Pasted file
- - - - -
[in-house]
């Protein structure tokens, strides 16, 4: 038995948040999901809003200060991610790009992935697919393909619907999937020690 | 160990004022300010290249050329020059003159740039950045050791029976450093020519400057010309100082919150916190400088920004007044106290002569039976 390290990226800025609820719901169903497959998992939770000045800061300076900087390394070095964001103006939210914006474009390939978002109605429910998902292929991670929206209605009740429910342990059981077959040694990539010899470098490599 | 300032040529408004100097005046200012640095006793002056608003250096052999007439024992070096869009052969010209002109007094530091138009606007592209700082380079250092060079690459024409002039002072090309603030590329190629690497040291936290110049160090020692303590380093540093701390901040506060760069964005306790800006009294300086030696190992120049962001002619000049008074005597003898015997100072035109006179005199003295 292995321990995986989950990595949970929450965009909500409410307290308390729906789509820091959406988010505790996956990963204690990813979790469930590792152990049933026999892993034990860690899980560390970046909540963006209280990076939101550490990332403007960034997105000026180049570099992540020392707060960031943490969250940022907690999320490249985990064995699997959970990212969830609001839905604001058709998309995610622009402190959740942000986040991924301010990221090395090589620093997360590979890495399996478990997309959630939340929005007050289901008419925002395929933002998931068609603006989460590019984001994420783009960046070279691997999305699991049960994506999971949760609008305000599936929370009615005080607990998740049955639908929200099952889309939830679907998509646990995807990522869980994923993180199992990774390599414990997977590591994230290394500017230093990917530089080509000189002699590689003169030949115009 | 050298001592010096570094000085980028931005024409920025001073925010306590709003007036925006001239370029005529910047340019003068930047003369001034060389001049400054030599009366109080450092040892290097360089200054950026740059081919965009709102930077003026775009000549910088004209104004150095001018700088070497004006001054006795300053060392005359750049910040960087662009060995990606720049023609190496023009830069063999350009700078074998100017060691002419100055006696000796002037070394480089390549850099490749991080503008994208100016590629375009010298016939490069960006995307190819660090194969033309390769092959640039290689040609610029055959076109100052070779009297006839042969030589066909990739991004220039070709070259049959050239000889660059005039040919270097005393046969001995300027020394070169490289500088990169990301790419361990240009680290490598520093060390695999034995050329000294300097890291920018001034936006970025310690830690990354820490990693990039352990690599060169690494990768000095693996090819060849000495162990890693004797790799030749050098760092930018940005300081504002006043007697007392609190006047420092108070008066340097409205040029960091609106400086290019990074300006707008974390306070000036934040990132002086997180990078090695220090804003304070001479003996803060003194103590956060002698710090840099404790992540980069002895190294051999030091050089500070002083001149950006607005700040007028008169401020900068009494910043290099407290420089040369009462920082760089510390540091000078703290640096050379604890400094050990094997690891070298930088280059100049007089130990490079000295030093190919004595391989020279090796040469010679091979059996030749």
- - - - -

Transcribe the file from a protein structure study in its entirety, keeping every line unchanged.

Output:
[in-house]
């Protein structure tokens, strides 16, 4: 038995948040999901809003200060991610790009992935697919393909619907999937020690 | 160990004022300010290249050329020059003159740039950045050791029976450093020519400057010309100082919150916190400088920004007044106290002569039976 390290990226800025609820719901169903497959998992939770000045800061300076900087390394070095964001103006939210914006474009390939978002109605429910998902292929991670929206209605009740429910342990059981077959040694990539010899470098490599 | 300032040529408004100097005046200012640095006793002056608003250096052999007439024992070096869009052969010209002109007094530091138009606007592209700082380079250092060079690459024409002039002072090309603030590329190629690497040291936290110049160090020692303590380093540093701390901040506060760069964005306790800006009294300086030696190992120049962001002619000049008074005597003898015997100072035109006179005199003295 292995321990995986989950990595949970929450965009909500409410307290308390729906789509820091959406988010505790996956990963204690990813979790469930590792152990049933026999892993034990860690899980560390970046909540963006209280990076939101550490990332403007960034997105000026180049570099992540020392707060960031943490969250940022907690999320490249985990064995699997959970990212969830609001839905604001058709998309995610622009402190959740942000986040991924301010990221090395090589620093997360590979890495399996478990997309959630939340929005007050289901008419925002395929933002998931068609603006989460590019984001994420783009960046070279691997999305699991049960994506999971949760609008305000599936929370009615005080607990998740049955639908929200099952889309939830679907998509646990995807990522869980994923993180199992990774390599414990997977590591994230290394500017230093990917530089080509000189002699590689003169030949115009 | 050298001592010096570094000085980028931005024409920025001073925010306590709003007036925006001239370029005529910047340019003068930047003369001034060389001049400054030599009366109080450092040892290097360089200054950026740059081919965009709102930077003026775009000549910088004209104004150095001018700088070497004006001054006795300053060392005359750049910040960087662009060995990606720049023609190496023009830069063999350009700078074998100017060691002419100055006696000796002037070394480089390549850099490749991080503008994208100016590629375009010298016939490069960006995307190819660090194969033309390769092959640039290689040609610029055959076109100052070779009297006839042969030589066909990739991004220039070709070259049959050239000889660059005039040919270097005393046969001995300027020394070169490289500088990169990301790419361990240009680290490598520093060390695999034995050329000294300097890291920018001034936006970025310690830690990354820490990693990039352990690599060169690494990768000095693996090819060849000495162990890693004797790799030749050098760092930018940005300081504002006043007697007392609190006047420092108070008066340097409205040029960091609106400086290019990074300006707008974390306070000036934040990132002086997180990078090695220090804003304070001479003996803060003194103590956060002698710090840099404790992540980069002895190294051999030091050089500070002083001149950006607005700040007028008169401020900068009494910043290099407290420089040369009462920082760089510390540091000078703290640096050379604890400094050990094997690891070298930088280059100049007089130990490079000295030093190919004595391989020279090796040469010679091979059996030749």